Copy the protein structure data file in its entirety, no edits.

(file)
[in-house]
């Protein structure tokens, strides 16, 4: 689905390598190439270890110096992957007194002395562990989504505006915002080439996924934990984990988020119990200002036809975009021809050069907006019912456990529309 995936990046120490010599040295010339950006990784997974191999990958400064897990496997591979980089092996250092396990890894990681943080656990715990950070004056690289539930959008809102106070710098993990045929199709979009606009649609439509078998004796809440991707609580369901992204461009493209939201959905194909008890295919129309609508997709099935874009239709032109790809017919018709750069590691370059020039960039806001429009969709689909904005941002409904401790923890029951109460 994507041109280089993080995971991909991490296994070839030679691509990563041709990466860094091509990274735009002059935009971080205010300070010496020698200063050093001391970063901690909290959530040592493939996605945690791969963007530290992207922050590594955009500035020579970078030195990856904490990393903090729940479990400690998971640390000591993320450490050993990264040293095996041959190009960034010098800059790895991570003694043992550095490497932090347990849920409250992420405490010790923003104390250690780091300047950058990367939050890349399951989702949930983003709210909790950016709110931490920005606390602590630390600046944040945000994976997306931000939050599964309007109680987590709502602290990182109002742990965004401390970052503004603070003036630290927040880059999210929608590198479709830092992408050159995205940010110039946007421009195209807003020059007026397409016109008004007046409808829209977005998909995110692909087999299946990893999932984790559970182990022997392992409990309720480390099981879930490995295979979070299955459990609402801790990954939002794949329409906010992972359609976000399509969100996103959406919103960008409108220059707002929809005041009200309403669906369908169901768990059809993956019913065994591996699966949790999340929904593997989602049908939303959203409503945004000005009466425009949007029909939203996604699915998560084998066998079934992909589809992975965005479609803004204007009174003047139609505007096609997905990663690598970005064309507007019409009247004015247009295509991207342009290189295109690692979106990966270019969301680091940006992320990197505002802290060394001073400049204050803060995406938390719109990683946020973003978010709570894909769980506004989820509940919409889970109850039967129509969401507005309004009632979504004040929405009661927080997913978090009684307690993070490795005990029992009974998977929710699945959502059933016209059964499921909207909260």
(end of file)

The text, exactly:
[in-house]
């Protein structure tokens, strides 16, 4: 689905390598190439270890110096992957007194002395562990989504505006915002080439996924934990984990988020119990200002036809975009021809050069907006019912456990529309 995936990046120490010599040295010339950006990784997974191999990958400064897990496997591979980089092996250092396990890894990681943080656990715990950070004056690289539930959008809102106070710098993990045929199709979009606009649609439509078998004796809440991707609580369901992204461009493209939201959905194909008890295919129309609508997709099935874009239709032109790809017919018709750069590691370059020039960039806001429009969709689909904005941002409904401790923890029951109460 994507041109280089993080995971991909991490296994070839030679691509990563041709990466860094091509990274735009002059935009971080205010300070010496020698200063050093001391970063901690909290959530040592493939996605945690791969963007530290992207922050590594955009500035020579970078030195990856904490990393903090729940479990400690998971640390000591993320450490050993990264040293095996041959190009960034010098800059790895991570003694043992550095490497932090347990849920409250992420405490010790923003104390250690780091300047950058990367939050890349399951989702949930983003709210909790950016709110931490920005606390602590630390600046944040945000994976997306931000939050599964309007109680987590709502602290990182109002742990965004401390970052503004603070003036630290927040880059999210929608590198479709830092992408050159995205940010110039946007421009195209807003020059007026397409016109008004007046409808829209977005998909995110692909087999299946990893999932984790559970182990022997392992409990309720480390099981879930490995295979979070299955459990609402801790990954939002794949329409906010992972359609976000399509969100996103959406919103960008409108220059707002929809005041009200309403669906369908169901768990059809993956019913065994591996699966949790999340929904593997989602049908939303959203409503945004000005009466425009949007029909939203996604699915998560084998066998079934992909589809992975965005479609803004204007009174003047139609505007096609997905990663690598970005064309507007019409009247004015247009295509991207342009290189295109690692979106990966270019969301680091940006992320990197505002802290060394001073400049204050803060995406938390719109990683946020973003978010709570894909769980506004989820509940919409889970109850039967129509969401507005309004009632979504004040929405009661927080997913978090009684307690993070490795005990029992009974998977929710699945959502059933016209059964499921909207909260």